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MARUFUKURO

The Former Nintendo Headquarters Revived Into An Exquisite Hotel in Kyoto

February, 2023
MARUFUKURO, Kyoto, Japan © Champ Magazine
MARUFUKURO, Kyoto, Japan © Champ Magazine

Acclaimed Japanese architect Tadao Ando’s restoration of the former headquarters of Nintendo in Kyoto now turned five-star hotel is nothing short of monumental. Vacant for decades, the historic site now operates as an exceptional hotel named MARUFUKURO – already one of the city’s best new hotel experiences. Think sophisticated and sleek concrete spaces alongside a 1930’s heritage building, with preserved original tiling and aged timber details adding exquisite charm. 

At MARUFUKURO, the hotel’s rich history is intertwined within its exceptional interior. Named after the headquarters itself, the external facade presents remnants of the building’s heritage starting with an original large plaque stating ‘Playing Cards — The Nintendo Playing Card Co’ by the front entrance. As soon as you step inside, the 1933’s original wall and floor tiling in the lobby passage and front reception immediately transports you back to the site’s 90-year rich history. 

MARUFUKURO, Kyoto, Japan © Champ Magazine
MARUFUKURO, Kyoto, Japan © Champ Magazine
MARUFUKURO, Kyoto, Japan © Champ Magazine
MARUFUKURO, Kyoto, Japan © Champ Magazine

THE INTERIOR

MARUFUKURO’s extensive complex as four interconnected buildings houses guest rooms, library, lounge, and an on-site restaurant. The first three renovated buildings reflect it’s heritage as Nintendo’s headquarters, retaining Showa-era roots featuring ornate art-deco detailing. Spaces are named after the four playing card suits: spades, diamonds, hearts, and clubs—an homage to Nintendo’s beginnings as a playing card manufacturer. The second structure as the completely new build by Tadao Ando, reflecting his signature use of concrete for a minimalist and contemporary transition of spaces.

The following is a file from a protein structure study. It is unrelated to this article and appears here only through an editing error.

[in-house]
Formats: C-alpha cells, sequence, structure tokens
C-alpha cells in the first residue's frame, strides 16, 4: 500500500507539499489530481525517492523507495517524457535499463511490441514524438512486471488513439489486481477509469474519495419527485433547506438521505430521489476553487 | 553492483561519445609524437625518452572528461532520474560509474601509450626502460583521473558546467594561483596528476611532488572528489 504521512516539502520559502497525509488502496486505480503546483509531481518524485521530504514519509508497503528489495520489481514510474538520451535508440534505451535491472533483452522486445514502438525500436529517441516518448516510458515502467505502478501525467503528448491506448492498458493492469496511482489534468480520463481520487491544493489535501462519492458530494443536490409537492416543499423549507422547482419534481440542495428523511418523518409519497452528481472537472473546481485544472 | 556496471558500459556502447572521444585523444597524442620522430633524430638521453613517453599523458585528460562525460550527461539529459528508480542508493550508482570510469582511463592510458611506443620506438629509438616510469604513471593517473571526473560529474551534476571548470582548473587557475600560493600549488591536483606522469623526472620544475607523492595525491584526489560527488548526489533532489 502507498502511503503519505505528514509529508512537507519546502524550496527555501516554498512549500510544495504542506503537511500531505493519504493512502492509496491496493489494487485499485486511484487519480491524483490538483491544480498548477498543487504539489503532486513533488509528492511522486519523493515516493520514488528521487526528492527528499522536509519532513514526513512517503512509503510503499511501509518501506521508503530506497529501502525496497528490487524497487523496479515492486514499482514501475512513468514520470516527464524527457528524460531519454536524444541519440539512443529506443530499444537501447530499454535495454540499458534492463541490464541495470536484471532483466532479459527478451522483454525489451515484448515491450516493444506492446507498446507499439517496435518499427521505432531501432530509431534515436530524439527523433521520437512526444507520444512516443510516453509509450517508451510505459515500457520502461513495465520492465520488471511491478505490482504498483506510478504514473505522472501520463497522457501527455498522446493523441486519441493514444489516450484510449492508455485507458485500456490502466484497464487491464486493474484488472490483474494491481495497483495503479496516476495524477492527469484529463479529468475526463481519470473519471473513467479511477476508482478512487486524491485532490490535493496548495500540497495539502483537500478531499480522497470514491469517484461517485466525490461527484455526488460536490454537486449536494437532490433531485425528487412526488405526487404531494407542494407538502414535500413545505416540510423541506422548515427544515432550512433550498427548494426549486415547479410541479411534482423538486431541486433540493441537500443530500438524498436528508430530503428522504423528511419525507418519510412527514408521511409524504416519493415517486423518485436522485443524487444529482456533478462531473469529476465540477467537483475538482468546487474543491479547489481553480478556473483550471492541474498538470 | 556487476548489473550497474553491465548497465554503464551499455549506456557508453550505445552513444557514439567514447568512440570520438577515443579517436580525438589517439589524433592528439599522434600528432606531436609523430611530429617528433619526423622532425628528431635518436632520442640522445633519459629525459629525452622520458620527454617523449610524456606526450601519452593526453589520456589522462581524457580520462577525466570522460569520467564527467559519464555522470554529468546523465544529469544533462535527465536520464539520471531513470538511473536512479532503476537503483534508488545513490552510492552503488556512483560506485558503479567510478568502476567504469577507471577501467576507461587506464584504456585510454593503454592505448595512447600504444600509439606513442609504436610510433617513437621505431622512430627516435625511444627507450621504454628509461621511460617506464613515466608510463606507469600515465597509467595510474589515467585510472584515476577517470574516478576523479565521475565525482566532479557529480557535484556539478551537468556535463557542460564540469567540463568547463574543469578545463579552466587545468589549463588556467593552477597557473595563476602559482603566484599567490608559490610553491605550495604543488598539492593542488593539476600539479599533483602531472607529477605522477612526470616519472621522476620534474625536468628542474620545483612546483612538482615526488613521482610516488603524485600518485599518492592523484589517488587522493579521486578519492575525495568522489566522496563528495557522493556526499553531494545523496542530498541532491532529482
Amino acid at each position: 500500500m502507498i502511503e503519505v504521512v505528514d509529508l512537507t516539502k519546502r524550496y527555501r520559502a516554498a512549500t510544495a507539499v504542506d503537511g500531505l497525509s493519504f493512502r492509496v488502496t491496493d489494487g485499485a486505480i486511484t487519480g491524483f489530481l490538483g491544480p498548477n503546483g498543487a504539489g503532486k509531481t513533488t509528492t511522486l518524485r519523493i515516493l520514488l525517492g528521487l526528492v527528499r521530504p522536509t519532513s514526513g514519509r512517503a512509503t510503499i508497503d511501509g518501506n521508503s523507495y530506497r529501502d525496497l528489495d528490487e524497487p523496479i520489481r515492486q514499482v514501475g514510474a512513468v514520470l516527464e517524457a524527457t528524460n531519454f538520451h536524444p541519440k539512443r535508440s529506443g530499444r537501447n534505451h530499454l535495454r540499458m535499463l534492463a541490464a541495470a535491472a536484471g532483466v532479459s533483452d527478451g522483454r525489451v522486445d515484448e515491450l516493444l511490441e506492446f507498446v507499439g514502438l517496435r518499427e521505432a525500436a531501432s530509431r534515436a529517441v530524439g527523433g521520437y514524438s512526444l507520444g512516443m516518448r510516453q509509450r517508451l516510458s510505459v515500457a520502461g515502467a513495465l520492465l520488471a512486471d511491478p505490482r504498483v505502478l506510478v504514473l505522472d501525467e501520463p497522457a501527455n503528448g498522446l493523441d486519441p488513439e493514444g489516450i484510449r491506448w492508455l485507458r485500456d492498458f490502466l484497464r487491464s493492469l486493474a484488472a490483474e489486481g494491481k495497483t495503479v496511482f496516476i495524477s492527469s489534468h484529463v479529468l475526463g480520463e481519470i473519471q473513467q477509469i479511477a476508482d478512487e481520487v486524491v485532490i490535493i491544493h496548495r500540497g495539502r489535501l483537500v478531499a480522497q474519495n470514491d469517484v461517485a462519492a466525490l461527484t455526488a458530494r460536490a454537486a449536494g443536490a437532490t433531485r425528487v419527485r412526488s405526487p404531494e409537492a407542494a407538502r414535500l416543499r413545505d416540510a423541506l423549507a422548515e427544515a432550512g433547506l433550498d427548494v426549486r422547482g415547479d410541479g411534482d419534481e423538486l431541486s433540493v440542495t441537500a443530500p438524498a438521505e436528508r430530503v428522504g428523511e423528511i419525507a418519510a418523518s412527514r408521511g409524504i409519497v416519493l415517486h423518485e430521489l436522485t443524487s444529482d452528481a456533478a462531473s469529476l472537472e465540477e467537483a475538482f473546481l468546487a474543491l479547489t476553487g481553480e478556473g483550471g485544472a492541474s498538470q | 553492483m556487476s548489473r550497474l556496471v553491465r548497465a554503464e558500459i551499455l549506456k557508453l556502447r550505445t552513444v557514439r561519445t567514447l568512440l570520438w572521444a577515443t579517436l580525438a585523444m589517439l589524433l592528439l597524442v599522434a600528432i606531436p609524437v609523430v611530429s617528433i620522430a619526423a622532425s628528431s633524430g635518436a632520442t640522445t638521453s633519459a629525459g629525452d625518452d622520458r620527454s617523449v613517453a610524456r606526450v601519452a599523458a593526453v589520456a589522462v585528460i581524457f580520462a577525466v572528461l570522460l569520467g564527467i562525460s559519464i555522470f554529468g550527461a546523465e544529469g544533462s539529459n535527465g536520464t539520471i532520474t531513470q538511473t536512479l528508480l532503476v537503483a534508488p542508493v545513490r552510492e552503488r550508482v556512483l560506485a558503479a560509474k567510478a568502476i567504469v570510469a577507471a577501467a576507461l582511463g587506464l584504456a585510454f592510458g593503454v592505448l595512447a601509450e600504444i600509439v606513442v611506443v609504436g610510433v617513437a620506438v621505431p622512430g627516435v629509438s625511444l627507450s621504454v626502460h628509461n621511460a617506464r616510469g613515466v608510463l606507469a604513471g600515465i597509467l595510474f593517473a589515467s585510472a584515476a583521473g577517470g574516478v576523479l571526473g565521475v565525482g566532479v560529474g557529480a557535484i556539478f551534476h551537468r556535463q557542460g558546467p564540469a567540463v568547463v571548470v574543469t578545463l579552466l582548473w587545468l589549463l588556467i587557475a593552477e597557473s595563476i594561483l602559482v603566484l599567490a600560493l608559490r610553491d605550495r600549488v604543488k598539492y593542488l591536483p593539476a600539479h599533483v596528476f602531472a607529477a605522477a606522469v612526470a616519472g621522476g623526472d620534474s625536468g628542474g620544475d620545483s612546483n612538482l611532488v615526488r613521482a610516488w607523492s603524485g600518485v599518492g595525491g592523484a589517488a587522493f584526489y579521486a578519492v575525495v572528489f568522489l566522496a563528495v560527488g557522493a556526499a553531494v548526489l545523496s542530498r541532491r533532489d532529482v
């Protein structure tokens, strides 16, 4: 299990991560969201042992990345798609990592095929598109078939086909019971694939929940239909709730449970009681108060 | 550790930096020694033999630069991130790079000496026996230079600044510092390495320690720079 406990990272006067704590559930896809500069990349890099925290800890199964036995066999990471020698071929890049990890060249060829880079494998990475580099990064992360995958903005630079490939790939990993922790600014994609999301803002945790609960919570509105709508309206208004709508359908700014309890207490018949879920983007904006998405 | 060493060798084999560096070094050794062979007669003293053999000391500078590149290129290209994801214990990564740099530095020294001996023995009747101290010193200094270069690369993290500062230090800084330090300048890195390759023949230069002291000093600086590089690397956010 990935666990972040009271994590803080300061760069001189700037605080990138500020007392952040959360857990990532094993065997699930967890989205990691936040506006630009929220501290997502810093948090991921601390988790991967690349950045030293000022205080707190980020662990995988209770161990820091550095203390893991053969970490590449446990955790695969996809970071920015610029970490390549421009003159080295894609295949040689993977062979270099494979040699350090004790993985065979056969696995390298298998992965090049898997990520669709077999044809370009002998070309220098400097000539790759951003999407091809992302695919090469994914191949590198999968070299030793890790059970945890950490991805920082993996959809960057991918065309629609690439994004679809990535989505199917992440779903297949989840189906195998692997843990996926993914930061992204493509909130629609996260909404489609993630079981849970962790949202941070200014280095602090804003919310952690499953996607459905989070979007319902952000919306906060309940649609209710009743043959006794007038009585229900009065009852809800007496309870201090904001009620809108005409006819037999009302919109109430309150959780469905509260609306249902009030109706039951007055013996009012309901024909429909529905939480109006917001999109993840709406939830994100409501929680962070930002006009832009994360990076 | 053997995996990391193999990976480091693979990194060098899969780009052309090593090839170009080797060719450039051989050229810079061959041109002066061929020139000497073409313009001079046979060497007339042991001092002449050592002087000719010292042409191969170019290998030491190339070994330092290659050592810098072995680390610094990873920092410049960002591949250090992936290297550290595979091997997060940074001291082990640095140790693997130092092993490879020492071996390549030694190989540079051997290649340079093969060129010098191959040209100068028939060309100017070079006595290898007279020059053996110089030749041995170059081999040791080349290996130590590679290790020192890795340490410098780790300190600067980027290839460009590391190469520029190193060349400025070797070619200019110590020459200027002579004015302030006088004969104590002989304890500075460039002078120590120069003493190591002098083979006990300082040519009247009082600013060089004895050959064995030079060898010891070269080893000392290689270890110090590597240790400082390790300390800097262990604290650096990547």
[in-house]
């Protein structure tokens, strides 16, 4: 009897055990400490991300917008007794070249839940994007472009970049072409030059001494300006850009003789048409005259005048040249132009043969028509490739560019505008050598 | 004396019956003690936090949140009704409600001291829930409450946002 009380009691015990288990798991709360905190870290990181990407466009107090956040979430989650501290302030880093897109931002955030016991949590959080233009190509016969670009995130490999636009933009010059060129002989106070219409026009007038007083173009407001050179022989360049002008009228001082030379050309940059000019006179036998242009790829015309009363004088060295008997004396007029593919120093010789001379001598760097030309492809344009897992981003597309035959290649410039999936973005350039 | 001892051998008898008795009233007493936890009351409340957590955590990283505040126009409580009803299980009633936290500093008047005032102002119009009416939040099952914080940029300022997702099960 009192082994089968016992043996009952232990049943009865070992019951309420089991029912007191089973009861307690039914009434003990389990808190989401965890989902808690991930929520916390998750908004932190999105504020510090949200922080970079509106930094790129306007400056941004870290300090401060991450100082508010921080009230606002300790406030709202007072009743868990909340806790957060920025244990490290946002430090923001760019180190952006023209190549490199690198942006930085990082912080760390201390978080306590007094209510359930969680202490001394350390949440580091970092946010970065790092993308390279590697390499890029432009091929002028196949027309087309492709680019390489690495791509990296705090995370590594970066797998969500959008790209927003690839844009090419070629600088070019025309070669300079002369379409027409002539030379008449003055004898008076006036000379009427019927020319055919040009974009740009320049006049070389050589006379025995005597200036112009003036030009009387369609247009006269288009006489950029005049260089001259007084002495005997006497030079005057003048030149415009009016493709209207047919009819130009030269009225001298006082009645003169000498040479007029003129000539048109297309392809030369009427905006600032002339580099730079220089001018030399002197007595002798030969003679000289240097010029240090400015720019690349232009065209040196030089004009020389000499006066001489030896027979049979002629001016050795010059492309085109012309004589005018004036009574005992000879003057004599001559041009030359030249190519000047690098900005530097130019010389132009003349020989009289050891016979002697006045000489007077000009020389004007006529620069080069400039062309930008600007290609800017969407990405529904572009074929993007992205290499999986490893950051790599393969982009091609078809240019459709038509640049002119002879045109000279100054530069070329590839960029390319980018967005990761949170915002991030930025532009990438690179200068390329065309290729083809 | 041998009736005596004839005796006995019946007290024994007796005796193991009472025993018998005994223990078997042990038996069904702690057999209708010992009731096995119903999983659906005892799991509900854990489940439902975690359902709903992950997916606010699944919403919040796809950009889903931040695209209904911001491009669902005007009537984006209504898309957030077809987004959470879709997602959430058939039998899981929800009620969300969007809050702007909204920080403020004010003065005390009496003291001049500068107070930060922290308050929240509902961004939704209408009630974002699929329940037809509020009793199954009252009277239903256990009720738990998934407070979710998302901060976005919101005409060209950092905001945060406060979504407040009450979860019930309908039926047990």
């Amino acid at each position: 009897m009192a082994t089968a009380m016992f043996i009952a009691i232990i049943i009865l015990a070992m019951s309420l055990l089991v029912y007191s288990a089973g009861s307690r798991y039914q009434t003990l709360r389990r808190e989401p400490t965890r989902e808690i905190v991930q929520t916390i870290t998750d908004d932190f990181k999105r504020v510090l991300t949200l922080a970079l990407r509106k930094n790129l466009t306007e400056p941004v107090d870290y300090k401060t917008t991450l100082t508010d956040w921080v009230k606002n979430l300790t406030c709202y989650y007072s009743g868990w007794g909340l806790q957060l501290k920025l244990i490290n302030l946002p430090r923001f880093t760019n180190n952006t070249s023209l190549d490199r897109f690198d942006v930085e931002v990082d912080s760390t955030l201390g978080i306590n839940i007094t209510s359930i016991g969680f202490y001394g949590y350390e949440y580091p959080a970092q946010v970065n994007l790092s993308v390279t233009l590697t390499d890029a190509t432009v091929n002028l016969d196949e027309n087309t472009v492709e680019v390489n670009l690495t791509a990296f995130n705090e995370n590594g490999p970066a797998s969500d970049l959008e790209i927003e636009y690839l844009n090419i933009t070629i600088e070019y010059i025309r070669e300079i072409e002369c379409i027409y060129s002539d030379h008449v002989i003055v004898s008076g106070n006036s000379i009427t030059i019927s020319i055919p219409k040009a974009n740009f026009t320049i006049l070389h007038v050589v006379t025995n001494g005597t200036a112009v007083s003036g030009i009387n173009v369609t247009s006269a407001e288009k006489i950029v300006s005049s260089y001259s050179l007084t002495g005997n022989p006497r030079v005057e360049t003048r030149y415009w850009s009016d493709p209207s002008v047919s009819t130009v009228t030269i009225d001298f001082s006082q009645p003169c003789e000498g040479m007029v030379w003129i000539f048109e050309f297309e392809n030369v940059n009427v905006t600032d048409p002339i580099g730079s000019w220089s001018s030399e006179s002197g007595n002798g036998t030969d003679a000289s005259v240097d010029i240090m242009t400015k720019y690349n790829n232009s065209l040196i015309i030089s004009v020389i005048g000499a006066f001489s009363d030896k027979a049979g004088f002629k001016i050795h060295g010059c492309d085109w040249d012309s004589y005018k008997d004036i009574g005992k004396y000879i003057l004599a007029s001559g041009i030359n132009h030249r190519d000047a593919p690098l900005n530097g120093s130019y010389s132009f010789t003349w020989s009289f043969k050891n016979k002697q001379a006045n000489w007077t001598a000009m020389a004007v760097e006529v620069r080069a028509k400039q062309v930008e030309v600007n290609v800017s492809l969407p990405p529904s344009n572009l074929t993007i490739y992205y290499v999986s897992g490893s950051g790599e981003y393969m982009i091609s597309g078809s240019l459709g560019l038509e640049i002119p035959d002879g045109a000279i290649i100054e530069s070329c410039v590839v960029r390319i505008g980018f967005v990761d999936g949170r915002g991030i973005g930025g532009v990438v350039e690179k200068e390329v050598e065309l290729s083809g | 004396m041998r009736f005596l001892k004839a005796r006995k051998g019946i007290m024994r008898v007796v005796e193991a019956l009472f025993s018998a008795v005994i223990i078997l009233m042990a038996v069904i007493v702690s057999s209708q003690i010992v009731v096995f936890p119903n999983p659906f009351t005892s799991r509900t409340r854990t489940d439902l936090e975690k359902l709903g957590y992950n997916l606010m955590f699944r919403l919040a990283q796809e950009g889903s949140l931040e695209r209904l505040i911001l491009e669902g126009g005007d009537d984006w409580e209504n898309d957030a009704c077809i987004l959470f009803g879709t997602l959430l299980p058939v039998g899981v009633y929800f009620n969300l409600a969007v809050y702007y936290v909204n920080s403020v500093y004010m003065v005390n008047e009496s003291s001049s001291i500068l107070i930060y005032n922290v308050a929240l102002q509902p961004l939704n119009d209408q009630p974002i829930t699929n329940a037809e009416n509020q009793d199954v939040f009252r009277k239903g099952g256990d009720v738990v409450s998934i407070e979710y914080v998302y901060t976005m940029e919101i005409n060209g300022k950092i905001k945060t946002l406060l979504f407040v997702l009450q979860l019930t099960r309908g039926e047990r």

The merging of heritage and contemporary design creates a timeless space, filled with surprising passages and spaces that herald back to MARUFUKURO’s building and unique history. It’s glory days are still ahead however, as it’s transformation balancing new and old creates a one-of-a-kind amalgamation. Ascending and descending through the hotel’s intertwining passages and spaces is a delightful discovery in itself. 

One of the highlights of MARUFUKURO is it’s diverse use of spaces so entertaining that you wouldn’t even need to leave the hotel at all. Inside, the hotel’s all-inclusive lounge presents locally-crafted beverages, whilst up a flight of charming stairs find an intimate bar where guests can prepare and serve their own liquor in exquisite glassware. MARUFUKURO’s own library is also a dimly-lit and cosy space, with a plethora of art books amongst rare Nintendo memorabilia such as Japanese hanafuda playing cards (the company’s initial product) and Famicom (one of Nintendo’s first video game consoles) to modern works such as American artist Daniel Arsham’s pokemon card cast sculptures.